It is a lively Friday afternoon. As usual, just an hour from close, two separate frantic clients call into your practice: one, of a dog that has been vomiting hourly since yesterday morning, and two, of a suspected blocked cat. The cat arrives first, and you and your team swoop it to the back for further examination. The cat is aggressive, and it takes two nurses and one assistant to swaddle it into position for a cystocentesis. As you dive into the crowded huddle, needle in hand to collect the urine, you lean your left hand on the assistant’s back for support. You successfully collect the urine and finish the rest of your evening’s work. It has been a long week, but you feel good about the day’s outcome and head home. The next morning, before your shift, your practice manager calls to inform you that someone has filed a complaint against you, that you are currently under investigation, and that you are suspended until the investigation has finished. With not much time to process this sudden information, you do not ask any questions, and hang up the phone. Now what?

Sexual harassment is not an unfamiliar concept to most people today. Increasingly in the news because of the #MeToo movement, more victims are becoming courageous enough to speak up against predators that have, for many years, held a position of power and a sense of untouchability. Unfortunately for these victims, a second population exists with ulterior motives, people who are using this movement inappropriately to harm innocent colleague reputations, careers, and livelihoods. America has yet to develop a method that distinguishes a true victim from a disgruntled coworker, ultimately diluting the real victims’ stories and harming innocent people. In addition, the current misconceptions of large false reporting rates lead plenty of real victims to return to their fears of reporting sexual harassment or assault.

The Equal Employment Opportunity Commission (EEOC) defines sexual harassment as “unwelcome advances, requests for sexual favors, or other verbal or physical conduct of a sexual nature.” Sexual harassment can be performed by people of both sexes and the act does not specify that the victim is to be of the opposite sex. A harasser may be any work-related individual (colleague, supervisor, or non-employee) and the victim may be anyone affected by the offensive conduct. Sexual harassment has two main types: quid pro quo and hostile work environment. Quid pro quo, a demand for sexual favors in exchange for employment opportunities, only requires one incident to file a charge. A hostile work environment, a workplace that is sexually demeaning, hostile, or intimidating, relies upon behavioral patterns to have validity.

There are a few deadlines to consider if proceeding in a sexual harassment case. In federal sexual harassment cases, the victim has to file a charge with the EEOC within 180 days. When the EEOC responds by issuing a “right to sue,” the complainant has 90 days to file a federal lawsuit. When investigating, the EEOC will consider the context and nature of the sexual behaviors.

Why Now?

What explains the rise in sexual harassment across America – or at least in its reporting? Historically, individuals risked professional and social suicide by accusing a colleague of inappropriate sexual behavior, consequences strong enough to suppress most victims’ voices. This culture existed, fairly unchanged until recently; and, in fact, in 2016, the EEOC’s total number of sexual harassment complaints was 15 percent lower than in 2010.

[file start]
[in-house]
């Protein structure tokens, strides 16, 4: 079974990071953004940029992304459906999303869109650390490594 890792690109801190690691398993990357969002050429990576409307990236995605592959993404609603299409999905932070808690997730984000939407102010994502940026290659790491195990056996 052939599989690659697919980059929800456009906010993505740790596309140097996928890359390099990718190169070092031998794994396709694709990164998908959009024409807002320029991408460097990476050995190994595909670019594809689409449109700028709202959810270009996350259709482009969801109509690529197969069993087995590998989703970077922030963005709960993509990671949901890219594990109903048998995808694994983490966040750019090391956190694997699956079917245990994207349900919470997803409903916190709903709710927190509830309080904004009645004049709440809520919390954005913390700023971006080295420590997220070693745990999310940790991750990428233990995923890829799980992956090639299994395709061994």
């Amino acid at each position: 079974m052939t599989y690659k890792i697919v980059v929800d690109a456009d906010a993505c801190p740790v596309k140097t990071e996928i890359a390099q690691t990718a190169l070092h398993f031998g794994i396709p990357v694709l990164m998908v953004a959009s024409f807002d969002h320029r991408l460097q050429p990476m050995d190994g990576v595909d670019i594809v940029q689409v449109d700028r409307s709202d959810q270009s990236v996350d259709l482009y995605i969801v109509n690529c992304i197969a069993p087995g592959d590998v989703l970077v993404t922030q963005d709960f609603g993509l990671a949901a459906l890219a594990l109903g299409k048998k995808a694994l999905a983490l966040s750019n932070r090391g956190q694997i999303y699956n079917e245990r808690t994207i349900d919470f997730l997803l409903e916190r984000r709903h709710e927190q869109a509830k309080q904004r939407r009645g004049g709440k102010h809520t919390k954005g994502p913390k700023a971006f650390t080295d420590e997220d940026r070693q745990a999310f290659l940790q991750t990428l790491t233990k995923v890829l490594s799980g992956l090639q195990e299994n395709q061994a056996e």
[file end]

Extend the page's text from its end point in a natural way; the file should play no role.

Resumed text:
Harvey Weinstein’s sexual harassment case, though, created in October 2017 what has been termed the “Weinstein Effect.” While the EEOC has not released its annual numbers following the Weinstein scandal, state-level numbers suggest it has already had a significant impact in empowering victims to come forward and break the societal stigma. Looking at a state level, from January to March 2018, California’s Department of Fair Employment and Housing received 939 sexual harassment complaints, an 86 percent increase from the previous year’s 504. From October 2017 to April 2018, New York’s State Division of Human Rights received 353 sexual harassment complaints, a 60 percent increase from the previous year’s 220. While the reason cannot yet be nailed to the Weinstein Effect, these numbers are noteworthy.

Dan Cassino, an associate political science professor at Fairleigh Dickinson University, wrote a Harvard Business Review article suggesting an additional factor: that the apparent increased sexual harassment claims not only reflect empowered individuals reporting abuse, but also an increase of masculine insecurity as women rise in the workforce. This insecurity could be leading to additional inappropriate actions taken by a percentage of men to maintain a sense of power.

Impact in the Veterinary Industry

Since 1986, women have outnumbered men in the veterinary industry, first in school and now in the field, and this trend is continuing. The American Veterinary Medical Association (AVMA) reports that the current veterinary market consists of 55 percent female and 45 percent male veterinarians. Feminization of the veterinary industry is even more apparent when looking at technicians, a field long consisting of females. In 2017, the Association of American Veterinary Medical Colleges reported that women hold 90 percent of veterinary technician positions. If Dan Cassino’s hypothesis is true, the veterinary profession risks significant gender conflict and potential concurrent rises in sexual harassment claims with its continuing feminization.

Here’s one example of how a large veterinary corporation is addressing sexual harassment claims. Mars (Banfield, Blue Pearl, Pet Partners, and VCA) has a zero-tolerance policy that permits immediate discipline or termination of an alleged harasser for just one indiscretion.